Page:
Corliss retired from the NBA in 2007 after 12 seasons in the league, but his retirement was short lived as he jumped into the coaching ranks rather quickly. Corliss started coaching as an assistant with Arkansas Baptist, eventually becoming their head coach. In 2010 Corliss was hired to lead the University of Central Arkansas (UCA) on their journey into NCAA division 1 basketball. After just three years on the job Corliss has come full circle as His former NBA team decided it was time for Corliss to get back in the league hiring him as an assistant coach for the 2013 season. Without doubt the entire Cyclone Nation and Arkansas are glad to call Corliss Williamson one of their own!

Hocker is currently completing his senior year as a four year starter for the Arkansas Razorback football team

Zach Hocker is one of the latest members of the Cyclone Nation to make an impact not only as a Cyclone, but in the entire state as well. As a Cyclone, Hocker earned all-state honors in 2009 at Russellville High School under Cyclone Head Coach Jeff Holt. As a senior, he was also named the Defensive Player of the Year by the Arkansas DemocratGazette and was ranked as the best kicker in the state of Arkansas by Hocker was also selected to play in the Arkansas High School Coaches Association East-West All-Star game. As a senior, he helped Russellville to an 8-3-1 record and kicked a school-record 15 field goals. All but three of his 61 kickoffs reached the end zone for a touchback, resulting in opponents starting from their 20-yard line more than 95 percent of the time. He finished the season with a 45-yard average on 35 punt attempts. He averaged more than 45 yards in seven games and 14 of his punts were downed inside the 20. He kicked four field goals in a 26-26 tie at Fayetteville, including a school-record 52 yarder. As a junior, he averaged 38 yards per punt. He selected Arkansas over Hawaii, Arkansas State, Memphis and North Carolina. Hocker is currently completing his senior year as a four year starter for the Arkansas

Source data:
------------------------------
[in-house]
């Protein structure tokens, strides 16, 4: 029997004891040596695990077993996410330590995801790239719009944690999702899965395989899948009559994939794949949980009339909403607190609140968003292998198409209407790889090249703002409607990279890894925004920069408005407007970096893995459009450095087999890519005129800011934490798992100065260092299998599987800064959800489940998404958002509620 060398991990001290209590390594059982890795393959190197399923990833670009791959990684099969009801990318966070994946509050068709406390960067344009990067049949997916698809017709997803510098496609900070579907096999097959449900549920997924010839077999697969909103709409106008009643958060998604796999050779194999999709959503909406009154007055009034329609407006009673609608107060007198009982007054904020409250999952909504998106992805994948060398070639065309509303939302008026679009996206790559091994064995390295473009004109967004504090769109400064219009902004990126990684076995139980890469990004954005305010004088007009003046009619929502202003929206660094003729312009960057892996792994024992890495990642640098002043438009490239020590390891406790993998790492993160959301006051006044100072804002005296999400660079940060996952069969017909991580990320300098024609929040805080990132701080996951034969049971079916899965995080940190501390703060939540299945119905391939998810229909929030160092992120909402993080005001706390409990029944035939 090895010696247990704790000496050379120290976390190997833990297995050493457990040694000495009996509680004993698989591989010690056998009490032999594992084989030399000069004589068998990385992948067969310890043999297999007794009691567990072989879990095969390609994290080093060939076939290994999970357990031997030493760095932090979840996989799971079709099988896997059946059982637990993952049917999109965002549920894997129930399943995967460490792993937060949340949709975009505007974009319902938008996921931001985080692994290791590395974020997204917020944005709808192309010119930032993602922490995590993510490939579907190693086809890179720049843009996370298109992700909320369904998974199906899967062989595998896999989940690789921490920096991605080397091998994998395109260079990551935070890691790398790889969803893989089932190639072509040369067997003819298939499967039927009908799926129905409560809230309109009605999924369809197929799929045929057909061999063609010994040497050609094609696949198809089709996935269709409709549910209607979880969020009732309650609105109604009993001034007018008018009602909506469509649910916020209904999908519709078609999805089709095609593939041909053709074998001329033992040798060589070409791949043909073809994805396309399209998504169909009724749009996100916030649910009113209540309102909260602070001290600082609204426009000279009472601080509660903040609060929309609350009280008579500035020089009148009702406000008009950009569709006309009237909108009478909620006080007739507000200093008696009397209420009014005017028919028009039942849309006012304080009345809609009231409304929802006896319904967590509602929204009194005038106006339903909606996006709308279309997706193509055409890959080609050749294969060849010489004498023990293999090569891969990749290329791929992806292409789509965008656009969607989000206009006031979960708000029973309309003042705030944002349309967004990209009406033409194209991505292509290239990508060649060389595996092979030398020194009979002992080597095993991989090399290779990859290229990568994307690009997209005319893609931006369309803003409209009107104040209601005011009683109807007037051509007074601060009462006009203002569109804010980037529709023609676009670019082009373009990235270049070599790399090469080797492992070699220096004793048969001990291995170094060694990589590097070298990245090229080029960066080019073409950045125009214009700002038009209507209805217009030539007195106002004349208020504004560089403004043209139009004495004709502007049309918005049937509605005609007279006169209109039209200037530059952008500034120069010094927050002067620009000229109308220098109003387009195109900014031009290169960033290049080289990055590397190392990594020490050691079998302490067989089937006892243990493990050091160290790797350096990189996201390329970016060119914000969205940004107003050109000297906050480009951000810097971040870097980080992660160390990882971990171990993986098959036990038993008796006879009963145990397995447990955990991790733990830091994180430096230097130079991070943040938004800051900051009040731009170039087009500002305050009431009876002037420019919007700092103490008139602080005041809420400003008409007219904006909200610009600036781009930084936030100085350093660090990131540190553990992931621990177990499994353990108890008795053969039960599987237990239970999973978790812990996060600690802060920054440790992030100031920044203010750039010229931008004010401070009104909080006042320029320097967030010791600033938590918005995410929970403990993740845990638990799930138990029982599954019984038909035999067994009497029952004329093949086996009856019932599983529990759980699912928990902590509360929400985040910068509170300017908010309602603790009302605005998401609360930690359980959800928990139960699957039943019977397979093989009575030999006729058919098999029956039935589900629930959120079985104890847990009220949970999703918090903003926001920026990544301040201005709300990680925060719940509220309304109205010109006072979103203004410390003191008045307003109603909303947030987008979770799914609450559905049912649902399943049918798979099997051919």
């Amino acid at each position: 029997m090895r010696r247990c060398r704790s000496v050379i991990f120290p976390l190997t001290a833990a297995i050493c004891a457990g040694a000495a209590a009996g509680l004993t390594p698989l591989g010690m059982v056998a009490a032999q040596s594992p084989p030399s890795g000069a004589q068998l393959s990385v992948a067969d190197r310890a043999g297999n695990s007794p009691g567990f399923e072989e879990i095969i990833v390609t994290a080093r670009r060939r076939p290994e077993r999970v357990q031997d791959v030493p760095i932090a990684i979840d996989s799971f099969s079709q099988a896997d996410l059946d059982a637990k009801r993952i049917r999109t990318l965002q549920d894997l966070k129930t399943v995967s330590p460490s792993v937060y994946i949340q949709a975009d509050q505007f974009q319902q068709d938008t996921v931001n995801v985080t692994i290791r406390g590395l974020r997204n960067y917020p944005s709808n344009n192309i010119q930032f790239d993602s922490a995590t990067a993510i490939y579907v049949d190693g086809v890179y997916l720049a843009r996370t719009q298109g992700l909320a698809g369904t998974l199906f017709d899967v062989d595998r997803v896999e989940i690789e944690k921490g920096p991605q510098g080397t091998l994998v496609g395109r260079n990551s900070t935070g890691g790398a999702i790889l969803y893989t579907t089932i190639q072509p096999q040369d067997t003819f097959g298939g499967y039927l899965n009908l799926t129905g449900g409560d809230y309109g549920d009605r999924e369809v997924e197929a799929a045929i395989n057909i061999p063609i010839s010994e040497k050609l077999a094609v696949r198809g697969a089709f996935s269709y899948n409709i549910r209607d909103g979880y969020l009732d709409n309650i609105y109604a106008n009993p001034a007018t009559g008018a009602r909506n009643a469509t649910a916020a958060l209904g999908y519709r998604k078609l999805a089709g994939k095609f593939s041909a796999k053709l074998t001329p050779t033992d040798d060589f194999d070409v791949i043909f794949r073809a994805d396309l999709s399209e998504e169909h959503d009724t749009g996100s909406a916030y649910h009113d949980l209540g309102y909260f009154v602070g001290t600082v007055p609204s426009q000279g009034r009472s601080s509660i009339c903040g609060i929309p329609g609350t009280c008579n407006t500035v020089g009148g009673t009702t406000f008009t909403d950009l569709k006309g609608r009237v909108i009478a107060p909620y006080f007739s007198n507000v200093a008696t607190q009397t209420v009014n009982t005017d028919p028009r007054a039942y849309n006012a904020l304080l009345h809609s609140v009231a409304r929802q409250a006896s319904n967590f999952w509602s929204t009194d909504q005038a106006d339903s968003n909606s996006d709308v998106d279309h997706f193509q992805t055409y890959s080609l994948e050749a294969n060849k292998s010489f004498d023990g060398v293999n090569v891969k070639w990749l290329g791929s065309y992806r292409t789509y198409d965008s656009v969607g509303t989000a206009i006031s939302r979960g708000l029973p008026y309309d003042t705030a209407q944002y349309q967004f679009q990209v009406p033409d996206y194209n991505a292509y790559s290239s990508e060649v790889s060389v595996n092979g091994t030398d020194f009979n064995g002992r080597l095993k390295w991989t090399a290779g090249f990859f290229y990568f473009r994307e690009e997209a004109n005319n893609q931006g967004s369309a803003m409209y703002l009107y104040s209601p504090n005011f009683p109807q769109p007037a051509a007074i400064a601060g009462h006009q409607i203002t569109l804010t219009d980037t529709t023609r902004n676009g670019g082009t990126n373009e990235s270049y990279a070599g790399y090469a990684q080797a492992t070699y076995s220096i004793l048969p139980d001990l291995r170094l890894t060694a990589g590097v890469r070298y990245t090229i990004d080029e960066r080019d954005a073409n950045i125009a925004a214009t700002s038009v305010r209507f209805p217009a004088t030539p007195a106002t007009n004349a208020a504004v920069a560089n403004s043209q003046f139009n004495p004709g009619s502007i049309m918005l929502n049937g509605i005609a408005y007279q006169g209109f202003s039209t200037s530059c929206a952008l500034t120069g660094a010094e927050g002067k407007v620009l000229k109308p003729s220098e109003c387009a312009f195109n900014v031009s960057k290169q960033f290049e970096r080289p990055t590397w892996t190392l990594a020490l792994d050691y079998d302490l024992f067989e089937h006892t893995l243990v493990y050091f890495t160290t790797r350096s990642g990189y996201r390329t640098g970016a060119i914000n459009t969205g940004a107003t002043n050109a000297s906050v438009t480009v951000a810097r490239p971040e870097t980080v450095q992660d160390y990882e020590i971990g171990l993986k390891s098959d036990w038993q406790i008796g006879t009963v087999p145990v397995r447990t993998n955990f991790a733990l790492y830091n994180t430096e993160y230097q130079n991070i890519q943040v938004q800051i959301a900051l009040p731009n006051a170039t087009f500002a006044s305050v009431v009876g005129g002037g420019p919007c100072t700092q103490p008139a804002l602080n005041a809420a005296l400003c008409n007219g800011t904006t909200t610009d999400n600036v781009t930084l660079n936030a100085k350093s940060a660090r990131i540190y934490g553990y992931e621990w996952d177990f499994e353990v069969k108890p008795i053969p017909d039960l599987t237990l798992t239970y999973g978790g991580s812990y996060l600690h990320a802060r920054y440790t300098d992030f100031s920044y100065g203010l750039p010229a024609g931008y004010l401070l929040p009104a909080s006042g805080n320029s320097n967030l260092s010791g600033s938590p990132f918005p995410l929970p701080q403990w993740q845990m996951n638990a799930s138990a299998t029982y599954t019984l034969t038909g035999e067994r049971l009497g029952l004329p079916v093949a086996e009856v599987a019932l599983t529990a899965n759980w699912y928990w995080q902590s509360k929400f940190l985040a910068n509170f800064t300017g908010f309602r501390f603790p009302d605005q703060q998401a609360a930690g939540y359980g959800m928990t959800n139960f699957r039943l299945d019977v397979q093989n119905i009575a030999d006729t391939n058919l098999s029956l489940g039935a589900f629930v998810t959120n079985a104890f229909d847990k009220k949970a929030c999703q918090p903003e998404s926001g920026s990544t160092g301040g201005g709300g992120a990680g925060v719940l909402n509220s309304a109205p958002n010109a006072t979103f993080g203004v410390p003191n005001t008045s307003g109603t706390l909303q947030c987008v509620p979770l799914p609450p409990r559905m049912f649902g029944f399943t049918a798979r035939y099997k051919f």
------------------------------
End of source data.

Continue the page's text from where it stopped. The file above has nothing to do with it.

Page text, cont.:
Razorback football team and as he entered the 2013 was breaking Arkansas & SEC records right & left. Hocker has appeared in every single game since becoming a Razorback. Entering the 2013 season, he holds the Arkansas record for career points by a kicker with 287, career made PATs with 143 and career PAT attempts with 145. He ranks second in career field goal percentage (minimum 20 made) at 75.0, his points total ranks second overall in UA history, his made field goals total ranks fourth in school history and his field goal attempts rank as the fifth on the school’s all-time list. He enters the 2013 season as the SEC’s active career leader in PATs made, total points and points per game and has added to several of those totals and records as the 2013 season is coming to a close. Upon the completion of his college football career Hocker will have several records that will take years to be broken, if ever. By all accounts and according to the “talking heads” at ESPN, Hocker’s football career is more than likely to extend to the vaunted National Football League, which would be quite an accomplishment for another of the Cyclone Nation’s best of the best!